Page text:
Sunday, 4 September 2011

Ragwort Pulling

One advantage of having a parent with Alzheimers is that they like to reminisce so I am getting to hear a lot of tales about my Great Grandfather. He was a royal game keeper and lived in a cottage in Great Windsor Park. Although a game keeper, he also had a great affinity with all animals and wildlife, and for this reason I have always been told that I take after him. I am not sure he enjoyed his job as apparently didn't like the birds being shot and frequently complained to my mother about the 'toffs that killed his birds for fun.' He would also make up many tales to do with the countryside; when my mother was small and frightened by the noise of the rutting deer, he said that they were, 'just having a lovely party,' and to stop her from trampling on the crops in corn fields, he told her that if she did the, 'black spots of the Fluellen flower would jump out and stick to her!' For this reason I was particularly pleased to come across some Round Leaved Fluellen while Ragwort pulling on Saltbox SSSI as I had never seen it before..I can now see why my mother was always so particular about not trampling on even one blade of corn and it also might account for why, when I annoyed my big brother, he would threaten to 'put the black spot on me' which would result in running in terror and hiding under my bed:)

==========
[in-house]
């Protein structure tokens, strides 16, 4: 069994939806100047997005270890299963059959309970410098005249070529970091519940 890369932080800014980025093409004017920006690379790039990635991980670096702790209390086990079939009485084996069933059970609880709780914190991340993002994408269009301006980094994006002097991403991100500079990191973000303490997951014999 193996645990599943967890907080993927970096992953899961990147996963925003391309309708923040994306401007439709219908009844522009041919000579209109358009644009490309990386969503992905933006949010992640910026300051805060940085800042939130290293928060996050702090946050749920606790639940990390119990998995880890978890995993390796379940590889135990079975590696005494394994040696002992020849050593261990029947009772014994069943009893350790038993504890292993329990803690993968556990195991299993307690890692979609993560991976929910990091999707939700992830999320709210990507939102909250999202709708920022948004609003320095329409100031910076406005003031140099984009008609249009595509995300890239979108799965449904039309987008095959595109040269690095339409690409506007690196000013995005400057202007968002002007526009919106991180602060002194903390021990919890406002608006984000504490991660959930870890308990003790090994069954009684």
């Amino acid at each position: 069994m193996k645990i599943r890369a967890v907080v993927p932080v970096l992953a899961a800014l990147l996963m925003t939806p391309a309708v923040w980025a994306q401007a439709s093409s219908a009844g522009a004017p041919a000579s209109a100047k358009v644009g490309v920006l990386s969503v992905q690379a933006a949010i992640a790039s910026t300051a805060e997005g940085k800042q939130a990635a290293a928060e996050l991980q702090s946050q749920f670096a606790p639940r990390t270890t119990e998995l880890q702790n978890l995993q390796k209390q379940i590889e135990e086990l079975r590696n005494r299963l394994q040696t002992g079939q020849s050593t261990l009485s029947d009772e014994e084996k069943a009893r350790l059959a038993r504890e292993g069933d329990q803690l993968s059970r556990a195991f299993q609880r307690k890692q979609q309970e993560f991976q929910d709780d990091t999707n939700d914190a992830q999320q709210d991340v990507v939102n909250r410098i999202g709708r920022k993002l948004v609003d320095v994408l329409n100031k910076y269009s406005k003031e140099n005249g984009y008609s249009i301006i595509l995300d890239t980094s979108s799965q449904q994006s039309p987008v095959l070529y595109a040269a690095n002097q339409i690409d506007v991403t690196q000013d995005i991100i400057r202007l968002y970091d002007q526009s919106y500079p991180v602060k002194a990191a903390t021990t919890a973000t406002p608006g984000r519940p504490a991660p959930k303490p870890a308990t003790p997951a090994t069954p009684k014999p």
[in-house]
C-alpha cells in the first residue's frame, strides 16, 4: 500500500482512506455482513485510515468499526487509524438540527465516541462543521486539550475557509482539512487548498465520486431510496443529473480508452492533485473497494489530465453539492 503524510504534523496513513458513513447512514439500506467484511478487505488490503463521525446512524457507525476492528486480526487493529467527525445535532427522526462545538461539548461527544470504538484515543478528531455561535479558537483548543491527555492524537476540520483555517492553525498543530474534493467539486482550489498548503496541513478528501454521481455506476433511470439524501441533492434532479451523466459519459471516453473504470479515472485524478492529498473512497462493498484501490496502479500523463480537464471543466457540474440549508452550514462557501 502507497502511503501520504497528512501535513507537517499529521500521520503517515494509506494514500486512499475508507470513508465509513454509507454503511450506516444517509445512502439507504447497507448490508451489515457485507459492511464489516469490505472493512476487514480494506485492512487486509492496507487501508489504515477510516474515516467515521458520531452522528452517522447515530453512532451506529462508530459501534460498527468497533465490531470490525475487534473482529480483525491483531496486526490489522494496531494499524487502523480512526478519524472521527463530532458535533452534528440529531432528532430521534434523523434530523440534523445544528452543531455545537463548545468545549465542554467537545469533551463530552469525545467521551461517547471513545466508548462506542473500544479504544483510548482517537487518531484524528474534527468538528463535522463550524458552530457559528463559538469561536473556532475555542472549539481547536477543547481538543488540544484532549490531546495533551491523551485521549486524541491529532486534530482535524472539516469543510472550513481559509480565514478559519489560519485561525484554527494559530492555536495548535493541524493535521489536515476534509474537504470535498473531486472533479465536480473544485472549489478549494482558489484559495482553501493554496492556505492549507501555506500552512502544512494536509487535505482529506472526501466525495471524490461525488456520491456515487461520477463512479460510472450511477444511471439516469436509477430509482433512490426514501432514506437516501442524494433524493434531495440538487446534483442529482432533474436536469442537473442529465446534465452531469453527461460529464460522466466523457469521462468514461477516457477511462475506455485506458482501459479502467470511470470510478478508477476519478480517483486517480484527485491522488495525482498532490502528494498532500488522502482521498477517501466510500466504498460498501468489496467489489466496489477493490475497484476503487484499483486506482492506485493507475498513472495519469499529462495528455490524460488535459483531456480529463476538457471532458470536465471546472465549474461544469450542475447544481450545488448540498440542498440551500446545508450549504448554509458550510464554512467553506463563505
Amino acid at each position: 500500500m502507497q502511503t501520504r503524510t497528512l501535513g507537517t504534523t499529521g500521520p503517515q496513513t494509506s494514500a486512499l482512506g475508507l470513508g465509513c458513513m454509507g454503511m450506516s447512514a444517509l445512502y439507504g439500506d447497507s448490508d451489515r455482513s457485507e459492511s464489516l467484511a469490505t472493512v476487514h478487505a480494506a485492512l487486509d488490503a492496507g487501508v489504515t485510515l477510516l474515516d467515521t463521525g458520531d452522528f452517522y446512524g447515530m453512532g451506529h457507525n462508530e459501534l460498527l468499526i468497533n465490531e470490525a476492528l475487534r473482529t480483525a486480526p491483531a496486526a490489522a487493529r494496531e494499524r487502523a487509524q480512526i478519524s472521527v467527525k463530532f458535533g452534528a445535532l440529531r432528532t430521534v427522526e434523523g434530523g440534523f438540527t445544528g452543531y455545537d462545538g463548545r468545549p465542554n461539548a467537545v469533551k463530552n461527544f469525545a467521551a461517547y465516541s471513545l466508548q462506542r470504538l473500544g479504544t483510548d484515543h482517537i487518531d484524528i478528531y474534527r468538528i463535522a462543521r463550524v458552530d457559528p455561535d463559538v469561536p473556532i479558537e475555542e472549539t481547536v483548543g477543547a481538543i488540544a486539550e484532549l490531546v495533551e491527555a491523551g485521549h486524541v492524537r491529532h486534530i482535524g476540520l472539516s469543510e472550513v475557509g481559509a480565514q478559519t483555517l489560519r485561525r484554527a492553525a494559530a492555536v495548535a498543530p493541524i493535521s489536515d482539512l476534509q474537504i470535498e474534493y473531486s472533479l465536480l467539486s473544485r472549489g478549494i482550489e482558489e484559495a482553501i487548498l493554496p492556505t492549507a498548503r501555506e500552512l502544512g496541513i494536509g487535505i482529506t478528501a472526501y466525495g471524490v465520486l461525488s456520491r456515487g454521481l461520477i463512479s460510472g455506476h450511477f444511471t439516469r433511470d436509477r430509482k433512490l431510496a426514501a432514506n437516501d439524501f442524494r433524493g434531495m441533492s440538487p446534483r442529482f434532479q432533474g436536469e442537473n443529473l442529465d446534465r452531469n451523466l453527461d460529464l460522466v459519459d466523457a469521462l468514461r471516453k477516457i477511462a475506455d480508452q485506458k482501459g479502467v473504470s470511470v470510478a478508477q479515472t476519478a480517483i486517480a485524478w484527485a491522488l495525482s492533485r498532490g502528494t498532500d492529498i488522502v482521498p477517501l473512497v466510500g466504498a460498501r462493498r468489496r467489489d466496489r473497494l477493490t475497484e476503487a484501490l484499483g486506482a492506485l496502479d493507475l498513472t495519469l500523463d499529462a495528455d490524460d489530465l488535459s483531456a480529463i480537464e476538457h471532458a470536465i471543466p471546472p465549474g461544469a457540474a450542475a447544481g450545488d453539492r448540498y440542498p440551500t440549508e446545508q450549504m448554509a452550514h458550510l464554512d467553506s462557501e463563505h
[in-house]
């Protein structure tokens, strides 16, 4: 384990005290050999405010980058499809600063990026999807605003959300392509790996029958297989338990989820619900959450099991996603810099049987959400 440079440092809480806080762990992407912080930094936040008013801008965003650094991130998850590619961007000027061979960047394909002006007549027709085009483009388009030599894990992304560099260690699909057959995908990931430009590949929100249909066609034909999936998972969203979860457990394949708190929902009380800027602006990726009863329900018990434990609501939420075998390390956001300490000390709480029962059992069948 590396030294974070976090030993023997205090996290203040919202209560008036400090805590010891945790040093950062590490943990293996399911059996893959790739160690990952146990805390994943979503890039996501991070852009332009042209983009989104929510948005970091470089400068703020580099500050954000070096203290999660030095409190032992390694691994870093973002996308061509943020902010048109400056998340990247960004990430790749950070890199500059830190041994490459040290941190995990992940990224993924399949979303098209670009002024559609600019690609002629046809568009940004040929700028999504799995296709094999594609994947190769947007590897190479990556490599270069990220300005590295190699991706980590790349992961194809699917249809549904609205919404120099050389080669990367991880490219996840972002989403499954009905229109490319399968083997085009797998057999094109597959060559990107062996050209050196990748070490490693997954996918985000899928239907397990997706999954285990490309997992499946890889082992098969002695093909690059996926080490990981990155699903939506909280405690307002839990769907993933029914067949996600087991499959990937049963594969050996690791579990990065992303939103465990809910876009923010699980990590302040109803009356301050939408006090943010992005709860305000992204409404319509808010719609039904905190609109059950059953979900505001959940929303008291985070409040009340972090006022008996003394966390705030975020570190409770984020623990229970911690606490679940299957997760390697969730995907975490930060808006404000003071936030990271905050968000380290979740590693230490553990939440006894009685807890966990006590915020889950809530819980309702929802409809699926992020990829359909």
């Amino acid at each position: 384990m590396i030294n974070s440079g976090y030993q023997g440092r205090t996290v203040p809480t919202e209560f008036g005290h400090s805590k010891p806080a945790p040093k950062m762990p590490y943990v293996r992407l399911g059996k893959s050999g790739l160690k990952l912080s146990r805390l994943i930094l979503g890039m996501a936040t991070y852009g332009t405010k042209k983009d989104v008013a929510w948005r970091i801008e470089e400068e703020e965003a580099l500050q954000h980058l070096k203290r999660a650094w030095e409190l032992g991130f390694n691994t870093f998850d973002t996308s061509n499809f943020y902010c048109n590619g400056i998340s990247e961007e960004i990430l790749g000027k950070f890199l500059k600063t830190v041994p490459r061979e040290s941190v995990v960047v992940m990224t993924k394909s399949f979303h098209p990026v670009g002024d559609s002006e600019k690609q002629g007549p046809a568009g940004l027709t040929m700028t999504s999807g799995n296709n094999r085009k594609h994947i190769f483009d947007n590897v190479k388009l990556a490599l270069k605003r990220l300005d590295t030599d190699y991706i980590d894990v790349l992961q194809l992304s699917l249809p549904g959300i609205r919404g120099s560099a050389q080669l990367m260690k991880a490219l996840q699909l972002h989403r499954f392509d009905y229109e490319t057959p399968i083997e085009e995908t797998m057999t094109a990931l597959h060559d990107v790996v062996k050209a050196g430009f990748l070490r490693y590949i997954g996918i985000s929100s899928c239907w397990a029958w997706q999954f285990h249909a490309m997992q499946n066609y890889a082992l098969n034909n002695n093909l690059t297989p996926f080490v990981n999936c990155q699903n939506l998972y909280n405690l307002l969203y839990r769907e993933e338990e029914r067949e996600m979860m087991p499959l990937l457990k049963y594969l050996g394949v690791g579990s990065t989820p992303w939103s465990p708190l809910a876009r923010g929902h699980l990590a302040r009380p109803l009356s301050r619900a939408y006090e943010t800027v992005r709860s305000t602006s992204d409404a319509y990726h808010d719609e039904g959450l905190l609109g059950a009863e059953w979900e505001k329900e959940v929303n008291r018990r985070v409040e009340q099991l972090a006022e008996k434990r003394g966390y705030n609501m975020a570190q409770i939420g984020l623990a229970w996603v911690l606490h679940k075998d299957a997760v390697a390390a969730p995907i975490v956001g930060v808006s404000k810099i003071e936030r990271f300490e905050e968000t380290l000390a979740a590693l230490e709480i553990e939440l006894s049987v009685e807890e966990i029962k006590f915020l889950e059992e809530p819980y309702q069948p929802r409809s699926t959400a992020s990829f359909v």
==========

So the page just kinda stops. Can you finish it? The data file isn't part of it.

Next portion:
There has been a lot of Ragwort around this year and because it is very toxic to grazing animals, much of the summer has been spent removing it. It is back breaking work but has some advantages too as one notices things previously overlooked. Again on Saltbox SSSI we recently came across this lovely white Scabious amongst all the usual pale lilac ones...

...and a couple of weeks previously (same site and still Ragworting) we found several clumps of white Marjoram amongst the usual purple Marjoram.

Around the same time I also found, what I am guessing, was an albino slow worm under one of the reptile refuges we have there. It was a very pale, creamy, grey and totally devoid of stripes (annoyingly I didn't have my camera with me). It reminded me that we used to have an albino badger that regularly visited our garden, one of several that frequented the area, especially around Saltbox. It wasn't completely white but a very light cream colour. Unfortunately, since our neighbours got three Rottweilers and a Jack Russel Terrier, the badgers no longer visit us so I don't know if this strain still exist amongst our local badger population.


Anonymous said...

Hi Helen...Your great grandfather sounds an interesting man. I will look out for Fluellen now.

Helen said...

Yes I think he must have been...wish he had written a book or kept a diary.